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Overreaction Monday: Let’s Be Mad Again

This Iowa basketball season is unraveling quickly and it has Fran McCaffery pretty mad. What will it take to get this team mad again?

NCAA Basketball: Indiana at Iowa
Fran McCaffery is apparently the only trying to be mad again. And people are mad at him for it.
Jeffrey Becker-USA TODAY Sports

When Fran McCaffery was named as the head coach of the Iowa Hawkeyes back in 2010, the program was in a state of disarray. The team was coming off three consecutive losing seasons. The prior three years they finished 8th, 10th and 9th respectively in the Big Ten. The roster was utterly devoid of talent and fan support was nonexistent. The fanbase was dejected, frustrated and flat out fed up with a coach who put little effort into recruiting, an offense which focused more on bleeding time than scoring points and a lack of any signs of life.

Enter Fran McCaffery.

It wasn’t a name I, or many Hawkeye fans had heard previously. Certainly not someone anyone had been clamoring for. But he wasn’t Todd Lickliter. That was enough for me to bail early from work with a coworker to see him formally introduced as the new head coach in April of 2010.

I left that introductory press conference as enthused about Iowa Basketball as I had been since March 16th, 2006. What wasn’t to love? Fran came in with an enthusiasm we hadn’t seen since the early days of REDACTED. He talked of speeding up the game, pressing on defense and getting out and running. He talked about attracting talent to a program rich is history. He talked about restoring Carver-Hawkeye Arena to its rightful place as a nightmare destination for opponents. He talked about getting mad again.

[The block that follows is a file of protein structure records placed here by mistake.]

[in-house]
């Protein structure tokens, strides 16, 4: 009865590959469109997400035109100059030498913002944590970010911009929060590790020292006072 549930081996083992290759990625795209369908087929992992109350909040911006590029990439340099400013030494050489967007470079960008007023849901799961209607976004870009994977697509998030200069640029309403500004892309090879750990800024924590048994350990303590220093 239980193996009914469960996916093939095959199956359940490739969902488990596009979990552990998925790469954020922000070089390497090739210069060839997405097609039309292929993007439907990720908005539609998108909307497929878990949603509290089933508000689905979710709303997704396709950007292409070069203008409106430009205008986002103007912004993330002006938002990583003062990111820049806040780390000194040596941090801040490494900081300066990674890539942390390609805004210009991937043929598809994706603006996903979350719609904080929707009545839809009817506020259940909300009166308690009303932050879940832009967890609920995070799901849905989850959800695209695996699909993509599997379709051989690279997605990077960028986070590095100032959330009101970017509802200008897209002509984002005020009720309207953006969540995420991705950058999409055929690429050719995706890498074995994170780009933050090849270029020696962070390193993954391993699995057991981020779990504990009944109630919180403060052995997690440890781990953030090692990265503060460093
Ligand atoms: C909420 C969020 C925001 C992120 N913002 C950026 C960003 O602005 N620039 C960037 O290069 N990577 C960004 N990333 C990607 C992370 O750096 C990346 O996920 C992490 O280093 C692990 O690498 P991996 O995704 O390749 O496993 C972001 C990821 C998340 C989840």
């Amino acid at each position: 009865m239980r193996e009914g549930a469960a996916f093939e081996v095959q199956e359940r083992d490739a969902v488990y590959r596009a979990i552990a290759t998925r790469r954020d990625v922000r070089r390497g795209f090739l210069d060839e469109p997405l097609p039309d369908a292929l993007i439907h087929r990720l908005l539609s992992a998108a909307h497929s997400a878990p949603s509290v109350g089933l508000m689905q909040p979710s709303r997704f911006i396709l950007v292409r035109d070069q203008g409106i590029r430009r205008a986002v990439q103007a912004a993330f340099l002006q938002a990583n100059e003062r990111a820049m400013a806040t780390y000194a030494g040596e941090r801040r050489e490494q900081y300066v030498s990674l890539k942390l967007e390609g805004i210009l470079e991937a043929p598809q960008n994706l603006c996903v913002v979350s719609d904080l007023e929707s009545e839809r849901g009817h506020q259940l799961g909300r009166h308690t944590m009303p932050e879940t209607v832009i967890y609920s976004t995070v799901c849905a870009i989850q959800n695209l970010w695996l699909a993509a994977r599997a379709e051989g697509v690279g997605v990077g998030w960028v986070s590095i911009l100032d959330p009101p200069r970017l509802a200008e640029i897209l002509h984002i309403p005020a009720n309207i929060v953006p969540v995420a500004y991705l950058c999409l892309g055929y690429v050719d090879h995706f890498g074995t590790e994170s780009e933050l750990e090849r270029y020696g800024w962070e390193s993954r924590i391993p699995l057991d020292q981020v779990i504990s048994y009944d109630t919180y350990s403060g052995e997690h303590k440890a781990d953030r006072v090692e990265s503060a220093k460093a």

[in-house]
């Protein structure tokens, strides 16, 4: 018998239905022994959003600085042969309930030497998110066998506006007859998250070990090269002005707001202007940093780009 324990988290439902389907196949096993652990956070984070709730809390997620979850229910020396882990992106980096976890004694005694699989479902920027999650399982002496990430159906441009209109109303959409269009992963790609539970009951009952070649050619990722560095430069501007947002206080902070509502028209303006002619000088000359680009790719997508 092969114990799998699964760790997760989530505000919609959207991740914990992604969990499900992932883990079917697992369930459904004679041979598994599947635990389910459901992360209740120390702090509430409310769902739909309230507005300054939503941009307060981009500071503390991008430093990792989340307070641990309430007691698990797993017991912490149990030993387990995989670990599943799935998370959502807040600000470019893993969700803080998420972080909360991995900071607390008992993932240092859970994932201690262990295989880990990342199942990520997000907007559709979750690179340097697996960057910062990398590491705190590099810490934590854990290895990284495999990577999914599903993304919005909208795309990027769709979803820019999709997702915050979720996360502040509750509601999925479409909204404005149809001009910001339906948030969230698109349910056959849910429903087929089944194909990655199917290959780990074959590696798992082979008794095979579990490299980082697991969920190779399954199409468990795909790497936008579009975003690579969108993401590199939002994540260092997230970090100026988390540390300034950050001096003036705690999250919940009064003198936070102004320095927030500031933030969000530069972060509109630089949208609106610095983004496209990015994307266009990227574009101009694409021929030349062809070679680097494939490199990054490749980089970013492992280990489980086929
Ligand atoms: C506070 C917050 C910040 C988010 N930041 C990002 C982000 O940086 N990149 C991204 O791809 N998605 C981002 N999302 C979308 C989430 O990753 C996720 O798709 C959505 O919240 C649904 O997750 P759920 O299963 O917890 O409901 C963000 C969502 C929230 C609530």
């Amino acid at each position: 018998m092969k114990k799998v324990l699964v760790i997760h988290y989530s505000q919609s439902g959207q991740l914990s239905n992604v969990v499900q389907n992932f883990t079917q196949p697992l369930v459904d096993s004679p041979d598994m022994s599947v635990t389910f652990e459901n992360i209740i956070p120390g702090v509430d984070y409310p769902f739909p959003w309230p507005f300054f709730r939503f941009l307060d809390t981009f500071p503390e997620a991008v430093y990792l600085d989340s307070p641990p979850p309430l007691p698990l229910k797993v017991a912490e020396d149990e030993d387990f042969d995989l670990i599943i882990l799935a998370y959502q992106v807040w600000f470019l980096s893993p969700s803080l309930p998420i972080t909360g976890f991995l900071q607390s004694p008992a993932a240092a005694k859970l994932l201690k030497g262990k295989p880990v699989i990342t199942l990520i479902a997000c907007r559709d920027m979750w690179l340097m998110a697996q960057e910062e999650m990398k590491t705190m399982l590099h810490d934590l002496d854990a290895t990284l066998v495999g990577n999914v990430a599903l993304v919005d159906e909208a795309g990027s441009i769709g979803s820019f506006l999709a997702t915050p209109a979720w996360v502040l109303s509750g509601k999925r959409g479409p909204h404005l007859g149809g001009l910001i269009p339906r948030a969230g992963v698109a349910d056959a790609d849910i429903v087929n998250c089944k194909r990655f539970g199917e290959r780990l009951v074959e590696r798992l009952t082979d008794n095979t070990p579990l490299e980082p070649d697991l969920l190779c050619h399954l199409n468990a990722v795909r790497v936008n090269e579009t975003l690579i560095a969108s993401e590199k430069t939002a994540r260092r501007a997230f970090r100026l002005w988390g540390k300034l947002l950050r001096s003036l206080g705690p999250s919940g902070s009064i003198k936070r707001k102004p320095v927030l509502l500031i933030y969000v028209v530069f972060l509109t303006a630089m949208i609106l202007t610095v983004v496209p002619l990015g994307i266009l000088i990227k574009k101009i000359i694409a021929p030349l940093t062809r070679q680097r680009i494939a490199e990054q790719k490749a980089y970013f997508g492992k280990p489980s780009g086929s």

After a four year drought and a talent cupboard as bare as the Carver stands, getting back into March Madness sounded like a dream. And a coach with a track record of rebuilding programs into NCAA Tournament teams seemed like just the guy to do it. He gets a little riled up during games? Even better. We just spent three seasons with this:

Iowa  v Wisconsin Photo by Jonathan Daniel/Getty Images

There was nothing but excitement for the hire. And it wasn’t just limited to myself, my coworker or the Iowa fanbase in general. Beat writers, talking heads and basketball junkies were all on board with the fit of Fran McCaffery in Iowa City.

Fran McCaffery is a good solid hire for the University of Iowa. Iowa has been hoping for a winner and I believe one has arrived. He’s won at Lehigh, UNC-Greensboro and Siena -- if you can win at those places, you can win anywhere. His teams are enjoyable to watch with their style of play; he lets his kids play free. If Iowa fans give Fran a little time, he’ll get the Hawkeyes back to the NCAA Tournament on a yearly basis.”

That was from Doug Gottlieb at ESPN back in 2010. His colleage, Jay Bilas? Also on board.

Fran McCaffery is a fine basketball coach, and an even finer person. He can teach the game, identify and attract talent, and he is a man of great substance and integrity. Iowa has made a great hire in McCaffery.”

This list of people lining up to compliment Fran’s resume, his personality and his charisma was longer than the list of players transferring out of the Iowa program under Lickliter.

Perhaps even more impressive, he actually delivered. After a first season much like those under his predecessor (even if they were much more exciting losses, they were still losses), things were headed in the right direction. Year two came with 18 wins and a trip to the NIT. Year three? 25 wins and a trip to the NIT championship. And by year four, Fran McCaffery had delivered on his promise to make Carver-Hawkeye mad again - the Hawkeyes were back in the NCAA Tournament. Recruiting was picking up (the roster now included a couple top-100 players, including a certain 7-footer Fran kept away from Roy Williams and the North Carolina Tar Heels) and fan support was at or above the levels before Lickliter.